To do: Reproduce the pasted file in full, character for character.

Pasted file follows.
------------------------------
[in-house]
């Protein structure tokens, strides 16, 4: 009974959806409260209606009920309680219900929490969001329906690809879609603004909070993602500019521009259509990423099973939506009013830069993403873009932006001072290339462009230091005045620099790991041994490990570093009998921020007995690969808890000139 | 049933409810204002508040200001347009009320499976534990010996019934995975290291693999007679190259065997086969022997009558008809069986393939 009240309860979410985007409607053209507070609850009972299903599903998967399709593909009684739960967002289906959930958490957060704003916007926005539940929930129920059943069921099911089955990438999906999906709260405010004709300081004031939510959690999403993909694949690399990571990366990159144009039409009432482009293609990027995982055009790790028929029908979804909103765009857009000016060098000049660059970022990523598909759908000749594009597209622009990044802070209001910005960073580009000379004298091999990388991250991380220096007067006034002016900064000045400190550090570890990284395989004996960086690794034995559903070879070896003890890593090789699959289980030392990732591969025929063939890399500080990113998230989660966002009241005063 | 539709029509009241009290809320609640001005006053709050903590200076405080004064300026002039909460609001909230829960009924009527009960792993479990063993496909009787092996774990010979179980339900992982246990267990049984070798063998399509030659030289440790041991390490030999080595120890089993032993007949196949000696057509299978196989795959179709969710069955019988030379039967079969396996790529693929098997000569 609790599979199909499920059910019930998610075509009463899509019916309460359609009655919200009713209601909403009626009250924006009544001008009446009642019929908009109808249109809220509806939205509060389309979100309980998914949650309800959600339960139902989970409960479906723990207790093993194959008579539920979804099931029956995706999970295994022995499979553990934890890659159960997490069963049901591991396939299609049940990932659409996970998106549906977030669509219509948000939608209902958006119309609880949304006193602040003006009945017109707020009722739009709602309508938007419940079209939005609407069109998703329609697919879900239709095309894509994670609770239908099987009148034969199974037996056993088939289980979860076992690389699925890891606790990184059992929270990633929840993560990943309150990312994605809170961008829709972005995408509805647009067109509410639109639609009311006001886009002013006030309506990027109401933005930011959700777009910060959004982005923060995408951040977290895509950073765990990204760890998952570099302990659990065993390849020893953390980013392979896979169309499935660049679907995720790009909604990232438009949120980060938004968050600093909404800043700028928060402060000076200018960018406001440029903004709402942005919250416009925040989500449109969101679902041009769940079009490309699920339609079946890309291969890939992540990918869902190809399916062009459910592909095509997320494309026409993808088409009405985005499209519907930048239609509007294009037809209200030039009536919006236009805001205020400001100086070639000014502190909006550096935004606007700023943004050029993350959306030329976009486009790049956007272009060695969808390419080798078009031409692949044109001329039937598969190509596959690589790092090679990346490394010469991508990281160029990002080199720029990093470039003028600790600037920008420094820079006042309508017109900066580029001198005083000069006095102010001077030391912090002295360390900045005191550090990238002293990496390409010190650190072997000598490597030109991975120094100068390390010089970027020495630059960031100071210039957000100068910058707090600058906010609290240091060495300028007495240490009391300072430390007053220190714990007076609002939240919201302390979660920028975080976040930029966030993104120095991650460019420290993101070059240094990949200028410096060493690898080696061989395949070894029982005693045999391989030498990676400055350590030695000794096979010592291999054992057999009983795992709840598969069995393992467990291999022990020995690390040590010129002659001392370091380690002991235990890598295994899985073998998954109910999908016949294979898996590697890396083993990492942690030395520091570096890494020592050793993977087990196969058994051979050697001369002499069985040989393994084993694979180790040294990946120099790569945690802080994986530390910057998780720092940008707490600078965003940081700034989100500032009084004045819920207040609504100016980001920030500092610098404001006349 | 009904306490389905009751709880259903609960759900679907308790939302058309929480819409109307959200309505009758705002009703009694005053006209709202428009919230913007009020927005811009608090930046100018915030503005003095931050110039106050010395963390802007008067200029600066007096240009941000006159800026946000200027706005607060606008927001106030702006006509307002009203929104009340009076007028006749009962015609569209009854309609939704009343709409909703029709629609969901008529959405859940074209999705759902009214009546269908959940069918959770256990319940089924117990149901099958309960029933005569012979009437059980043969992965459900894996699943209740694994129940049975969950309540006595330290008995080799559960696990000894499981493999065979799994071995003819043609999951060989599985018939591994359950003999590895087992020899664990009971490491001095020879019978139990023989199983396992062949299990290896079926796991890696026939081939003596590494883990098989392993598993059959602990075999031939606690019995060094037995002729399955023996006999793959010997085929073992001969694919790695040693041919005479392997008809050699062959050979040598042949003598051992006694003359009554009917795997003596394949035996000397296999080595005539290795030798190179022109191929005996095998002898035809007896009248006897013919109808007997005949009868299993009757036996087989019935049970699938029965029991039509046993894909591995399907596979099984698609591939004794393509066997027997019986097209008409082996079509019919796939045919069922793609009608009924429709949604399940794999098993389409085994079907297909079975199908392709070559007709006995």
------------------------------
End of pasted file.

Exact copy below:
[in-house]
């Protein structure tokens, strides 16, 4: 009974959806409260209606009920309680219900929490969001329906690809879609603004909070993602500019521009259509990423099973939506009013830069993403873009932006001072290339462009230091005045620099790991041994490990570093009998921020007995690969808890000139 | 049933409810204002508040200001347009009320499976534990010996019934995975290291693999007679190259065997086969022997009558008809069986393939 009240309860979410985007409607053209507070609850009972299903599903998967399709593909009684739960967002289906959930958490957060704003916007926005539940929930129920059943069921099911089955990438999906999906709260405010004709300081004031939510959690999403993909694949690399990571990366990159144009039409009432482009293609990027995982055009790790028929029908979804909103765009857009000016060098000049660059970022990523598909759908000749594009597209622009990044802070209001910005960073580009000379004298091999990388991250991380220096007067006034002016900064000045400190550090570890990284395989004996960086690794034995559903070879070896003890890593090789699959289980030392990732591969025929063939890399500080990113998230989660966002009241005063 | 539709029509009241009290809320609640001005006053709050903590200076405080004064300026002039909460609001909230829960009924009527009960792993479990063993496909009787092996774990010979179980339900992982246990267990049984070798063998399509030659030289440790041991390490030999080595120890089993032993007949196949000696057509299978196989795959179709969710069955019988030379039967079969396996790529693929098997000569 609790599979199909499920059910019930998610075509009463899509019916309460359609009655919200009713209601909403009626009250924006009544001008009446009642019929908009109808249109809220509806939205509060389309979100309980998914949650309800959600339960139902989970409960479906723990207790093993194959008579539920979804099931029956995706999970295994022995499979553990934890890659159960997490069963049901591991396939299609049940990932659409996970998106549906977030669509219509948000939608209902958006119309609880949304006193602040003006009945017109707020009722739009709602309508938007419940079209939005609407069109998703329609697919879900239709095309894509994670609770239908099987009148034969199974037996056993088939289980979860076992690389699925890891606790990184059992929270990633929840993560990943309150990312994605809170961008829709972005995408509805647009067109509410639109639609009311006001886009002013006030309506990027109401933005930011959700777009910060959004982005923060995408951040977290895509950073765990990204760890998952570099302990659990065993390849020893953390980013392979896979169309499935660049679907995720790009909604990232438009949120980060938004968050600093909404800043700028928060402060000076200018960018406001440029903004709402942005919250416009925040989500449109969101679902041009769940079009490309699920339609079946890309291969890939992540990918869902190809399916062009459910592909095509997320494309026409993808088409009405985005499209519907930048239609509007294009037809209200030039009536919006236009805001205020400001100086070639000014502190909006550096935004606007700023943004050029993350959306030329976009486009790049956007272009060695969808390419080798078009031409692949044109001329039937598969190509596959690589790092090679990346490394010469991508990281160029990002080199720029990093470039003028600790600037920008420094820079006042309508017109900066580029001198005083000069006095102010001077030391912090002295360390900045005191550090990238002293990496390409010190650190072997000598490597030109991975120094100068390390010089970027020495630059960031100071210039957000100068910058707090600058906010609290240091060495300028007495240490009391300072430390007053220190714990007076609002939240919201302390979660920028975080976040930029966030993104120095991650460019420290993101070059240094990949200028410096060493690898080696061989395949070894029982005693045999391989030498990676400055350590030695000794096979010592291999054992057999009983795992709840598969069995393992467990291999022990020995690390040590010129002659001392370091380690002991235990890598295994899985073998998954109910999908016949294979898996590697890396083993990492942690030395520091570096890494020592050793993977087990196969058994051979050697001369002499069985040989393994084993694979180790040294990946120099790569945690802080994986530390910057998780720092940008707490600078965003940081700034989100500032009084004045819920207040609504100016980001920030500092610098404001006349 | 009904306490389905009751709880259903609960759900679907308790939302058309929480819409109307959200309505009758705002009703009694005053006209709202428009919230913007009020927005811009608090930046100018915030503005003095931050110039106050010395963390802007008067200029600066007096240009941000006159800026946000200027706005607060606008927001106030702006006509307002009203929104009340009076007028006749009962015609569209009854309609939704009343709409909703029709629609969901008529959405859940074209999705759902009214009546269908959940069918959770256990319940089924117990149901099958309960029933005569012979009437059980043969992965459900894996699943209740694994129940049975969950309540006595330290008995080799559960696990000894499981493999065979799994071995003819043609999951060989599985018939591994359950003999590895087992020899664990009971490491001095020879019978139990023989199983396992062949299990290896079926796991890696026939081939003596590494883990098989392993598993059959602990075999031939606690019995060094037995002729399955023996006999793959010997085929073992001969694919790695040693041919005479392997008809050699062959050979040598042949003598051992006694003359009554009917795997003596394949035996000397296999080595005539290795030798190179022109191929005996095998002898035809007896009248006897013919109808007997005949009868299993009757036996087989019935049970699938029965029991039509046993894909591995399907596979099984698609591939004794393509066997027997019986097209008409082996079509019919796939045919069922793609009608009924429709949604399940794999098993389409085994079907297909079975199908392709070559007709006995």